Lake Nacimiento Resort
Adventure begins at Lake Nacimiento Resort! With 165 miles of scenic shoreline, mountains, canyons, forests and waterfalls, the lake is a popular family destination. Here the whole family can take part in a long list of exciting outdoor activities like water sports, fishing, hiking, camping, lodging and wildlife viewing. Kids can enjoy on-site amenities such as the swimming pool, basketball and volleyball courts. With ample space to roam and fun activities for all, the resort serves as great space for events, family reunions, and retreats. Looking to try something new? With equipment available for rent, now is the perfect opportunity to try it all. Stay on-site with a variety of accommodations suited for families of all sizes. This fun filled getaway is perfect for a quick trip or a staycation with plenty of things to do and see.
If you love lake life but you're not one for camping, Lake Nacimiento Resort has lodging options for you. Lakeview Lodges has small and large lodges available for groups of four to eight people. If you're traveling with family, the Lakeview Lodges are a great choice! Both small and large lodges come fully furnished, including a full kitchen with a fridge, microwave, and toaster oven. The lodges also offer a complimentary boat slip for your convenience. Large lodges include a fireplace and outdoor patio with furniture while small lodges include a balcony overlooking the water. Have a four-legged friend that loves the lake? Pet-friendly units are available, just ask!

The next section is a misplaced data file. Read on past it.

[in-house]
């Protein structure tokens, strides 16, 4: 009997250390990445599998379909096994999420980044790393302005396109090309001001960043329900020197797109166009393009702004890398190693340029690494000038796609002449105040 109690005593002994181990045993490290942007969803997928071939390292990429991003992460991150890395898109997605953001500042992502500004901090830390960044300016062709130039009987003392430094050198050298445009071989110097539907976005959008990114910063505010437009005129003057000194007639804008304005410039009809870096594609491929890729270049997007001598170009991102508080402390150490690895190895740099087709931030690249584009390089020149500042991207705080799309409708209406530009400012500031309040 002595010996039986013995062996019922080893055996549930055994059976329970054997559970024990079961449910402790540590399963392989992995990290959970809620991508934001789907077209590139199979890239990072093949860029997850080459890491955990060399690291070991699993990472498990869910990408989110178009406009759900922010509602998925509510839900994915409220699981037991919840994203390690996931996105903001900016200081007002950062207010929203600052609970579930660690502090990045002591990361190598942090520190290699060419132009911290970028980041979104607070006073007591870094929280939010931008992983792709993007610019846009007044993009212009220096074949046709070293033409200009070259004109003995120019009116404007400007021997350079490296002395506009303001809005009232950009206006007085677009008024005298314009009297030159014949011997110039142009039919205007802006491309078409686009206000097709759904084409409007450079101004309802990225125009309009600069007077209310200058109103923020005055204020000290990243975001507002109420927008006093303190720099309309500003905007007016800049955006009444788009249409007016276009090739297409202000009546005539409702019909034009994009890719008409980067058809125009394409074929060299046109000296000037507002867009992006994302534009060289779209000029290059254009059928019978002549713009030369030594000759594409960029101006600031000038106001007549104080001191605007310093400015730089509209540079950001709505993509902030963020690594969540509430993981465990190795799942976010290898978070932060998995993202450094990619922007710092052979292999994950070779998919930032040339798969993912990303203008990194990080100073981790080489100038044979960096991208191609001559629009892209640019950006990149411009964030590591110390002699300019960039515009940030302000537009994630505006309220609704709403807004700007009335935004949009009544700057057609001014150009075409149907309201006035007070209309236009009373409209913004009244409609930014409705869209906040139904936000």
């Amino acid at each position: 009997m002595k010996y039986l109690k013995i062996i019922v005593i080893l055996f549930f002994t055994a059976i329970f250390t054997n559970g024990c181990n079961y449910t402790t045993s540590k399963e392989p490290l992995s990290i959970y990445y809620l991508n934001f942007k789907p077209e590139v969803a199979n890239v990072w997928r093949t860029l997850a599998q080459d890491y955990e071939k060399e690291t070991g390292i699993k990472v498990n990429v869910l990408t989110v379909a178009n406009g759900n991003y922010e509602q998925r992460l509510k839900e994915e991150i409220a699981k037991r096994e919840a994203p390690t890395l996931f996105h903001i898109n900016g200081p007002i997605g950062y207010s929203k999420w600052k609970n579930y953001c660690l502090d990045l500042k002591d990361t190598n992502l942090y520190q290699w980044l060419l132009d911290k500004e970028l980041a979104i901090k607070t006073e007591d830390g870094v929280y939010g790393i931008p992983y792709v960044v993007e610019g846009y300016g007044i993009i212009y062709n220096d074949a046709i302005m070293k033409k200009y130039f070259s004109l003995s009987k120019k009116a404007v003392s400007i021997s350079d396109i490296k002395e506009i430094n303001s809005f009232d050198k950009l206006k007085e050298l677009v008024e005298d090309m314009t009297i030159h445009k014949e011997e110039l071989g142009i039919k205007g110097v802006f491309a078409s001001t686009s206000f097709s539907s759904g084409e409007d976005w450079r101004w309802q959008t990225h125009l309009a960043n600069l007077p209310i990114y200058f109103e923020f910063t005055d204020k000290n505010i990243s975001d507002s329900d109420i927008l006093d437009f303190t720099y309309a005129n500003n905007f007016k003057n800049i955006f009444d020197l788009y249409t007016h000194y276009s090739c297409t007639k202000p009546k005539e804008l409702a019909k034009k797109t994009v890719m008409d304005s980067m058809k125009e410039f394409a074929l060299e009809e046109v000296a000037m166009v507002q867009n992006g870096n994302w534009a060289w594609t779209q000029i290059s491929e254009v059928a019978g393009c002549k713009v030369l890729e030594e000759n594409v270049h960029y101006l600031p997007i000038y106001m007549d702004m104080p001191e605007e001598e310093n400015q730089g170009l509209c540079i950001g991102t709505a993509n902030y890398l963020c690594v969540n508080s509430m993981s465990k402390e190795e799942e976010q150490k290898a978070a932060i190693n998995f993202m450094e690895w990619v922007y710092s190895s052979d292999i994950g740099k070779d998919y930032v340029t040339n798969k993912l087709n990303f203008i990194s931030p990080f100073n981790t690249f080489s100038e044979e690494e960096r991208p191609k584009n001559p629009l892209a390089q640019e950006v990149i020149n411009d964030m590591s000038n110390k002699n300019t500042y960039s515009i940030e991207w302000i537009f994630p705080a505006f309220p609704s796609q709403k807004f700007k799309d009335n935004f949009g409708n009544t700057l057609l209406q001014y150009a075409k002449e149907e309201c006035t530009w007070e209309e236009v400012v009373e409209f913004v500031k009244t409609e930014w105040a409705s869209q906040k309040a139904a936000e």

For a charming romantic getaway, look no farther than The Naci Cottage. This one bedroom, one bathroom cottage is the perfect place for two but comfortably sleeps up to four. With a kitchen, dining area, living room and complimentary boat slip you can head straight from bed to the boat for an afternoon cruise around the lake. Bring your own boat or rent from the resort and you'll have everything you need for the ultimate staycation.
Top 5 Things to Do at Lake Nacimiento
1) Dog Days of Summer
Take a stroll with your four-legged friend along the groomed “5 K Dog Path.” The convenient marina trailhead loops around for easy exploration of the area’s oak studded hillsides and beautiful views of the lake.
2) I Spy
While known for fishing and boating, Lake Nacimiento, about 20 minutes west of Downtown Paso Robles, is one of the Central Coast’s best-kept secrets for wildlife viewing – and includes bald eagles. The massive birds love to nest in and soar above the lake’s outline of towering Gray Pine Trees and are easily be spotted year round. Elk, deer, wild turkey and even wild boar can also be seen roaming the surrounding woods and sipping water at the lakeshore. Whether taking in the wildlife scene from a boat, or hiking the lake’s trail system, Lake Nacimiento is a wondrous and peaceful escape.
3) Cast a Line
Fishing is a must – whether along some 165 miles of pristine shore or while trolling in the slower waters in your own pontoon boat. Stories of numerous fish “boils” inspire even the notice fisherman to have a line prepped at any given moment. Stocked with largemouth and smallmouth bass, white bass, bluegill, crappie, carp and catfish. You can find the perfect inlet to cast your line along the lake’s 165-miles of shoreline.